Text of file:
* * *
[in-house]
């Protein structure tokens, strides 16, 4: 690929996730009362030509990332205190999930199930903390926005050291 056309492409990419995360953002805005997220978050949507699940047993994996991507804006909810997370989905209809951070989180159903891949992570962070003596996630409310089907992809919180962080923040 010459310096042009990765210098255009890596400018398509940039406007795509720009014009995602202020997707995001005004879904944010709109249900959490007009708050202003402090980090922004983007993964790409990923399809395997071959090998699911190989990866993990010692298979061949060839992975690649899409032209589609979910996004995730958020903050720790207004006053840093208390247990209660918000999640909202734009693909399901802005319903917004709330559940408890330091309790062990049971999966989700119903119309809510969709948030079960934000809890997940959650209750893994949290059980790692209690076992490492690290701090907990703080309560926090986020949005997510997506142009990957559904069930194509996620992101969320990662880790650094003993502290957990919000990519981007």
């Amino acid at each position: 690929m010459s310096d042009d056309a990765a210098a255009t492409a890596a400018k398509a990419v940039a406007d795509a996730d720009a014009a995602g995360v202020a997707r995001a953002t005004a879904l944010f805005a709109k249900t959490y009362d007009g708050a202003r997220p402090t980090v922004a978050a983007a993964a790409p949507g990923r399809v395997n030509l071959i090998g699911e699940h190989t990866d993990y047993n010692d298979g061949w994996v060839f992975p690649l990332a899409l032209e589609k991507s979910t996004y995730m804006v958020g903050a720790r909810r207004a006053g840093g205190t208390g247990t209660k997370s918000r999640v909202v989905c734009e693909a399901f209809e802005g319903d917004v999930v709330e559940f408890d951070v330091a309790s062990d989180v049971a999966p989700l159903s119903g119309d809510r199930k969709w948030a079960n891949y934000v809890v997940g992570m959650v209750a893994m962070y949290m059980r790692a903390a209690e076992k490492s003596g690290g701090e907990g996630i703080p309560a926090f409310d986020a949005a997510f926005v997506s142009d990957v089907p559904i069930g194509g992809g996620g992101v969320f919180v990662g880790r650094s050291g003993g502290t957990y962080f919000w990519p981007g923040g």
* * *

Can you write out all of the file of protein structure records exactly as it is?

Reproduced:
[in-house]
């Protein structure tokens, strides 16, 4: 690929996730009362030509990332205190999930199930903390926005050291 056309492409990419995360953002805005997220978050949507699940047993994996991507804006909810997370989905209809951070989180159903891949992570962070003596996630409310089907992809919180962080923040 010459310096042009990765210098255009890596400018398509940039406007795509720009014009995602202020997707995001005004879904944010709109249900959490007009708050202003402090980090922004983007993964790409990923399809395997071959090998699911190989990866993990010692298979061949060839992975690649899409032209589609979910996004995730958020903050720790207004006053840093208390247990209660918000999640909202734009693909399901802005319903917004709330559940408890330091309790062990049971999966989700119903119309809510969709948030079960934000809890997940959650209750893994949290059980790692209690076992490492690290701090907990703080309560926090986020949005997510997506142009990957559904069930194509996620992101969320990662880790650094003993502290957990919000990519981007």
């Amino acid at each position: 690929m010459s310096d042009d056309a990765a210098a255009t492409a890596a400018k398509a990419v940039a406007d795509a996730d720009a014009a995602g995360v202020a997707r995001a953002t005004a879904l944010f805005a709109k249900t959490y009362d007009g708050a202003r997220p402090t980090v922004a978050a983007a993964a790409p949507g990923r399809v395997n030509l071959i090998g699911e699940h190989t990866d993990y047993n010692d298979g061949w994996v060839f992975p690649l990332a899409l032209e589609k991507s979910t996004y995730m804006v958020g903050a720790r909810r207004a006053g840093g205190t208390g247990t209660k997370s918000r999640v909202v989905c734009e693909a399901f209809e802005g319903d917004v999930v709330e559940f408890d951070v330091a309790s062990d989180v049971a999966p989700l159903s119903g119309d809510r199930k969709w948030a079960n891949y934000v809890v997940g992570m959650v209750a893994m962070y949290m059980r790692a903390a209690e076992k490492s003596g690290g701090e907990g996630i703080p309560a926090f409310d986020a949005a997510f926005v997506s142009d990957v089907p559904i069930g194509g992809g996620g992101v969320f919180v990662g880790r650094s050291g003993g502290t957990y962080f919000w990519p981007g923040g």